Plant Talk

Growing a Piece of the Caribbean at NYBG

Posted in History & People , Inside our Collections on September 17, 2020, by Flordelisa Mota

Flordelisa Mota is an author and volunteer at The New York Botanical Garden’s Edible Academy.

It was a sunny autumn day in the mid-1990s when we visited The New York Botanical Garden for the first time. We had just returned from the Dominican Republic, our paradise, to tend to a family emergency. Our daughter-in-law got sick, and she needed us to take care of her new baby, Sergio Mark.

We went to visit the Everett Children’s Adventure Garden. It was a friendly place to spend time and offered many activities for children. The next summer, we discovered the Family Garden by chance and became volunteers working at the Caribbean Garden. Ideas blossomed soon after. My husband, Alejandro, started to cook Dominican food under the initiative of Toby Adams, the Garden’s Manager at that time. Visitors loved the Dominican food, especially the golden rice and green plantains. Alejandro planted cilantro, or cilantrico as we call it in the Dominican Republic, and lemongrass, a fragrant tropical grass that smells just like the fruit. I began writing poetry about nature under the cherry trees, and planted Caribbean flowers—for visitors to enjoy the beauty, and for Dominicans to remember their land while looking at the cosmos blooms, hibiscus, and much more.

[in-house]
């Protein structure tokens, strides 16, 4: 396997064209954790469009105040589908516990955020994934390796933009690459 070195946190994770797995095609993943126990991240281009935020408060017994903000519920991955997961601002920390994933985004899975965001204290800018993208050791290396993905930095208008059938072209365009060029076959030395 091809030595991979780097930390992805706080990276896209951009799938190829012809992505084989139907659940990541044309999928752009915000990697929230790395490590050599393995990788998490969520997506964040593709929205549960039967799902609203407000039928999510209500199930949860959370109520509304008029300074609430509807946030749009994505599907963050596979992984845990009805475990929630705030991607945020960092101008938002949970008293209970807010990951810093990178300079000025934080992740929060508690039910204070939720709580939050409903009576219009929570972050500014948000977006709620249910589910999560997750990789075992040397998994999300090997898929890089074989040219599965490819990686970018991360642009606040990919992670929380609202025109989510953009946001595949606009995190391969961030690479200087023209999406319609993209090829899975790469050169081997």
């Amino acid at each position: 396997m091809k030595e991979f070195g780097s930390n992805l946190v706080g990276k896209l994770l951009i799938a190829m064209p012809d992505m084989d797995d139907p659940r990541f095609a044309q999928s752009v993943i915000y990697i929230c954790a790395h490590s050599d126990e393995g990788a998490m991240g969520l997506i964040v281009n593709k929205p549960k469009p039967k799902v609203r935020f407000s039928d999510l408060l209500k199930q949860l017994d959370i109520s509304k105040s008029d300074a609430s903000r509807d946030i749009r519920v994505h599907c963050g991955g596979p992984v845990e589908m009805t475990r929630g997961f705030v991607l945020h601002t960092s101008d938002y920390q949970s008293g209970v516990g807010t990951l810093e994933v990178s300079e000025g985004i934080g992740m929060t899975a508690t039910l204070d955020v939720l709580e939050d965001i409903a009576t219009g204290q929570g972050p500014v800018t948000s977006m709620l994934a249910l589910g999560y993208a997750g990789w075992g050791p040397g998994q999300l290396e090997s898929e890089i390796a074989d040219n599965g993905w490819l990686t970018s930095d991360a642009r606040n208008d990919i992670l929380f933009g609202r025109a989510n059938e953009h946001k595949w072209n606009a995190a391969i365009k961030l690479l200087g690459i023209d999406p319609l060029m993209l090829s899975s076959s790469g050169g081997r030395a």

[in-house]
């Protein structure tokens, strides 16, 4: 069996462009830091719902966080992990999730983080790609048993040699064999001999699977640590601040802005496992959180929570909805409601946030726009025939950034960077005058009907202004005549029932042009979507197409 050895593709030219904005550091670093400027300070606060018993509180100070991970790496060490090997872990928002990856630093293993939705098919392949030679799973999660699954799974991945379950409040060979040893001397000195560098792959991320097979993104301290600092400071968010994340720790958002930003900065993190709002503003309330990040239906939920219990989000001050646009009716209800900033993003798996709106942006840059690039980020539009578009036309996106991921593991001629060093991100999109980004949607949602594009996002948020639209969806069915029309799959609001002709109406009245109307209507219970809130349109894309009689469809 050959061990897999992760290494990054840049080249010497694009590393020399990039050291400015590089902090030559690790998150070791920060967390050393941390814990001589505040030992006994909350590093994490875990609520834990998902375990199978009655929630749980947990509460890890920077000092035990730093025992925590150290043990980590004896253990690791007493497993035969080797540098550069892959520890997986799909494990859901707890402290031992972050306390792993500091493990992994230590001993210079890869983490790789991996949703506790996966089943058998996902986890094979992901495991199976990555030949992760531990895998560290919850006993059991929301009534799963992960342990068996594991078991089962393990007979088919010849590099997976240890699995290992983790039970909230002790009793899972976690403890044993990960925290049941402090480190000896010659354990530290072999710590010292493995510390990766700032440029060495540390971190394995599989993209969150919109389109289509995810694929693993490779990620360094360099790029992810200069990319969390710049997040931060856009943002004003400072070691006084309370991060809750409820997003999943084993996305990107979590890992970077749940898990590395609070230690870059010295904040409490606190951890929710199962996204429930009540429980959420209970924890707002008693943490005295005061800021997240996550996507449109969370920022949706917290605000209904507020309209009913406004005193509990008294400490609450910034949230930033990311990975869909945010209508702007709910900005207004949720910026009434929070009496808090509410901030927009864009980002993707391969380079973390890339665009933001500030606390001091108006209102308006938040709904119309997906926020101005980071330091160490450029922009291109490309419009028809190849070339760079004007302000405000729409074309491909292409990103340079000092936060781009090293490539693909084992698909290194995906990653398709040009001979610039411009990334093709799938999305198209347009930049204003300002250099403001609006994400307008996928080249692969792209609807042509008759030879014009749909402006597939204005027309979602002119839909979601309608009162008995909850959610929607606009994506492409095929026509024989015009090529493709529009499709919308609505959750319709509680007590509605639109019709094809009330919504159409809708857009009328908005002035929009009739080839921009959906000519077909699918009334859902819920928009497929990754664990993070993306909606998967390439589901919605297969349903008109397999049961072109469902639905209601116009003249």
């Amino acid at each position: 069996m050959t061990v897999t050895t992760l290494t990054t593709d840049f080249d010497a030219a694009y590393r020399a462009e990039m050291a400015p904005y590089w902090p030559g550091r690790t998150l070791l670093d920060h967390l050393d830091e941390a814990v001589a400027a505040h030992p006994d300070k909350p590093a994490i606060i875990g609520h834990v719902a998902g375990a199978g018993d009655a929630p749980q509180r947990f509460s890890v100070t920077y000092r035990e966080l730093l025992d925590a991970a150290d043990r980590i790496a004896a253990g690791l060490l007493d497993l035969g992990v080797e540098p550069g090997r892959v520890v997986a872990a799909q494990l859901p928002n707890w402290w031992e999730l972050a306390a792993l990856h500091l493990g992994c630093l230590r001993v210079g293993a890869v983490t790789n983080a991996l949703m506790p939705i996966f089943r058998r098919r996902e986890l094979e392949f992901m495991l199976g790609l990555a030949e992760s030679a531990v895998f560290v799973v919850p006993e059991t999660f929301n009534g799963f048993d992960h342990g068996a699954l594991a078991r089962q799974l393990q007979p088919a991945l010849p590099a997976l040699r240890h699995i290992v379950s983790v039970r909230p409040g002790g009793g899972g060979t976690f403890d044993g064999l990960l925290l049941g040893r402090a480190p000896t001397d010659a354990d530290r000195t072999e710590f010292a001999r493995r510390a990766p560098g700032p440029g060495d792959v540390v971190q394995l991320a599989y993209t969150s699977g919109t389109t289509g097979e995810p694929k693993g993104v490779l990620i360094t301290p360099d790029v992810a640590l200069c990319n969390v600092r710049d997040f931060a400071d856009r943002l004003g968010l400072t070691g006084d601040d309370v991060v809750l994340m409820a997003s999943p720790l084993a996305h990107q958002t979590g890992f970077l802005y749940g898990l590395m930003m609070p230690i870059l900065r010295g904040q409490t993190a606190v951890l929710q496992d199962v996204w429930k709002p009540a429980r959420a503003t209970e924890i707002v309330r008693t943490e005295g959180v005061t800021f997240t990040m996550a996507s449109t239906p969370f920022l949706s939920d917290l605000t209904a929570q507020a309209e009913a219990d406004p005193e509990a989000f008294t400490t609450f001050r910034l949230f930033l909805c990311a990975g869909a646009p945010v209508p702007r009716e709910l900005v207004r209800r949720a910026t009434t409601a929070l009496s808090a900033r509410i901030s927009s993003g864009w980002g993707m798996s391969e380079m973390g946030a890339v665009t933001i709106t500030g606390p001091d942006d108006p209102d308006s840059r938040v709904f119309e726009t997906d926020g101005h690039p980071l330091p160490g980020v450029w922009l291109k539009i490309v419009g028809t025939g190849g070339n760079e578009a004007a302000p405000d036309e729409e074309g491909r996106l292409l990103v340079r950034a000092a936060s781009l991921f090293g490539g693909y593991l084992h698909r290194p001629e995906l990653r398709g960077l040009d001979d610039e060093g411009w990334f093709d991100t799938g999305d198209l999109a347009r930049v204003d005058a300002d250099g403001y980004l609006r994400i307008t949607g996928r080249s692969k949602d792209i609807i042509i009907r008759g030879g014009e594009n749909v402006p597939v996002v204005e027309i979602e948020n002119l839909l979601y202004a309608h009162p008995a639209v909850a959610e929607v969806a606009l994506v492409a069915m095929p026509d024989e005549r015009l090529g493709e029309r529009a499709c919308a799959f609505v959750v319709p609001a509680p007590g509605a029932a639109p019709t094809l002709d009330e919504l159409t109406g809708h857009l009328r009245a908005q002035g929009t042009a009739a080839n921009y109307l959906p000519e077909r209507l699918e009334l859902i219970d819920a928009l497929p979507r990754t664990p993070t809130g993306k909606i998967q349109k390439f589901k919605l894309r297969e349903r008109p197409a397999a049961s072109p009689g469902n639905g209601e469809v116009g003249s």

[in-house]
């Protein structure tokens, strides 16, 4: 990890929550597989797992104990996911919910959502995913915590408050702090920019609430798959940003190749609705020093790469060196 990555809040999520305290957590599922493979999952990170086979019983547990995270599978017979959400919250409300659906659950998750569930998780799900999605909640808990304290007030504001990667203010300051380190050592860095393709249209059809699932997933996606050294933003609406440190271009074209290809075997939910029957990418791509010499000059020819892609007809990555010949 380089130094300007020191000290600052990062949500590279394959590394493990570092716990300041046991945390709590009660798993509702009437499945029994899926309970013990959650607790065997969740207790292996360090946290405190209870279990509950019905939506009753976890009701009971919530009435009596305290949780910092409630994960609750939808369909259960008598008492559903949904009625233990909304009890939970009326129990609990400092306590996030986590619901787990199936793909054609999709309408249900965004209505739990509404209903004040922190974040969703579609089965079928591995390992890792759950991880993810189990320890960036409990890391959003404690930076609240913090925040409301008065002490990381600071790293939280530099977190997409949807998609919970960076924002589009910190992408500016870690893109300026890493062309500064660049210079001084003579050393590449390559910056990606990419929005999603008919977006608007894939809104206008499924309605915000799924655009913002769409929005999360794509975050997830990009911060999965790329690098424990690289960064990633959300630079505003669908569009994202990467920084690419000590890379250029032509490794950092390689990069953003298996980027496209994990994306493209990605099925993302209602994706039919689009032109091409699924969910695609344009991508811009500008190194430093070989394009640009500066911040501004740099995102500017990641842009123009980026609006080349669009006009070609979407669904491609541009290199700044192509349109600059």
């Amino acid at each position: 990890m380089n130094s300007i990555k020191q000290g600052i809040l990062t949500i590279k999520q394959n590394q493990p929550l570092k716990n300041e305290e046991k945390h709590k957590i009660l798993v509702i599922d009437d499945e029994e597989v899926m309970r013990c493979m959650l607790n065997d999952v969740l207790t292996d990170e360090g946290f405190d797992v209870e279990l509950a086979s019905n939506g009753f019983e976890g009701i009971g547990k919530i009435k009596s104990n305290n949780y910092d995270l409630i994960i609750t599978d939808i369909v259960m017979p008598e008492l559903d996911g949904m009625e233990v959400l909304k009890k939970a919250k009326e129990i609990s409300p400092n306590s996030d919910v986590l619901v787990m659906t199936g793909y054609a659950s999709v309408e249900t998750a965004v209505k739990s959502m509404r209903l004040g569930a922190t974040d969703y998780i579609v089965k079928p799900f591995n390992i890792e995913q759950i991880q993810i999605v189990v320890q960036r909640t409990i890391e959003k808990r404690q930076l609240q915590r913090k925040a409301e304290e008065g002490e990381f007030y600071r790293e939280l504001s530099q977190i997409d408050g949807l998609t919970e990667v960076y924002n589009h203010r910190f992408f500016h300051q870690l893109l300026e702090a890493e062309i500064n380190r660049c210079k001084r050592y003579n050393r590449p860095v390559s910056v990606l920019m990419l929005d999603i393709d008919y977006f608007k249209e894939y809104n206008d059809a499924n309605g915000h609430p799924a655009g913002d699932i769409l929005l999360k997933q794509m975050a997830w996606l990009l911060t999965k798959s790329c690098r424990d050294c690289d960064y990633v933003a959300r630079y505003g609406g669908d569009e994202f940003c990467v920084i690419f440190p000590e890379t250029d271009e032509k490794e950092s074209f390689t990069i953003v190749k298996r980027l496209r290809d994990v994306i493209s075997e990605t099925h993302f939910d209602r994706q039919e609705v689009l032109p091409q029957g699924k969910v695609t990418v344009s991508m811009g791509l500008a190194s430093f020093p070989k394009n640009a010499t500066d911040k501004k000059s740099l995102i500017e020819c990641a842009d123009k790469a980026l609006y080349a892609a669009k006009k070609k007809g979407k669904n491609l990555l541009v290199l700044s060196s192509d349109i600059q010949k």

Time has passed since then. Our grandson, Sergio Mark, finished college, and he is now a Chief Information Officer. The Garden now has an Edible Academy, introducing programs to learn how to grow and cook healthy food, and Toby Adams is the Director. My husband, Alejandro, is still a gardener, and I am an author, having received a B.A. in English, with honors, from Hunter College in 2005. We never returned to live in our paradise of exotic flowers. It was not needed anymore, as we have our own—The New York Botanical Garden.

Try her family recipe for Dominican golden rice.

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